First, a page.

This year, I concluded that it was a horribly bad idea to do that to myself again. I spent a total of maybe four or five days spread out over several weeks to come up with what I wanted in the novel, and basically left it at that. The only extra planning I did came in little spurts of ideas that I would quickly jot down in my notebook so I could move on with life.

But as I wrote I still felt like I had planned too much. I think this is because I felt like I had to stick with something; and that something was the little I had planned. I ended up beginning the novel with no inciting incident other than, “It was a dark and stormy night, so I decided to go on an adventure.” Wow, Jess. Epic storytelling abilities for the win.

What made it harder to write the novel was the fact that during three of NaNoWriMo’s four weeks, I was travelling the country and visiting friends. This, ladies and gentlemen, was not in the original NaNoWriMo plan; I made the decision to go a week before I peaced out of North Carolina. And this would have been fine, but for an introvert like me, it is extremely difficult to concentrate and be creative when there is bustle all around, and people you like being with are doing funny and distracting things… and, frankly, you would actually like to visit with them since that is what you came to do in the first place.

After the rough start of the first week, I was basically able to concentrate to some degree or another; and then I finally got into the flow of writing in the third week. This can be compared to running or swimming a long distance: the first couple of miles or first 500 yards are ridiculous and awful; and then you get in the flow, and you can just keep running or swimming forever, and it feels great. And, after spending so many days behind on my word count (and even coming down with a killer virus over Thanksgiving weekend), I finished a day early with almost an extra 2,000 words tacked on to the end.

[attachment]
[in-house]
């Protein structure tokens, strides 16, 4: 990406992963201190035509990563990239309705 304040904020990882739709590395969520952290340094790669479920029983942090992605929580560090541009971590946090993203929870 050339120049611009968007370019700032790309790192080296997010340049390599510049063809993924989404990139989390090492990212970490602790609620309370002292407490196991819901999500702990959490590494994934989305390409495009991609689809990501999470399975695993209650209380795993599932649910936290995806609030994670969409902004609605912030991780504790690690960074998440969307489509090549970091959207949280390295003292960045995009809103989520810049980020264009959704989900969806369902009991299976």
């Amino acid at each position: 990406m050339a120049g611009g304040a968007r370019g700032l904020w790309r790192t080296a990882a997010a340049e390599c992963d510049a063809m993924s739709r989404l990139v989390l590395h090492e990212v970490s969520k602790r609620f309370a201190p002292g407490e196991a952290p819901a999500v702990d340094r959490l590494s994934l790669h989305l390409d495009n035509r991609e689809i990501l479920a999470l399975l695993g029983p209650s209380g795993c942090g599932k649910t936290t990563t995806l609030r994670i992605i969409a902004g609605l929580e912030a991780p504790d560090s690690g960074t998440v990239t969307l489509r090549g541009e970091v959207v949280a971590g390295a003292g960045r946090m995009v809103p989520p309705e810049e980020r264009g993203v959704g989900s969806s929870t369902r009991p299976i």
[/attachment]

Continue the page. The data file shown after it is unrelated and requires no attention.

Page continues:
That is certainly not to say it is The Great American Novel. It is more like The Great and Terrible Solid, Visual Form of Jessica’s Brain for the Month of November 2010. It is all over the place. It basically has no point. It’s dramatic, hilarious, irrelevant, rambling, improbable, nonsensical, and certainly Not Like It Was Supposed to Go. But you know what? It doesn’t matter. What matters is I DID IT.

This is my second time doing NaNoWriMo; technically, my third, since I also tried to do my own NaNoWriMo challenge in June. I did not make it to 50,000 words either of those times; in November, I made it to 47,000, and in June I made it to 43,000. So, this is the first time I have ever made it to 50,000 words in the required time. Needless to say, I feel extremely accomplished. I danced around the house for the next few days… and now, looking back, I want to dance again.

So, folks, that is what I have been up to in my absence! I hope you were even more productive than I.

Happy Winter, everyone!

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Posted by on December 7, 2010 in Life Pursuits, Writing


A Tip off the Natalie Goldberg Iceberg

It was a most tragic thing that I should second guess my life’s purpose the day before I left.  I therefore left behind the physical manifestations of my actual life’s purpose and took with me some other things that I sort of like, but aren’t ever worth taking when traveling around one’s country.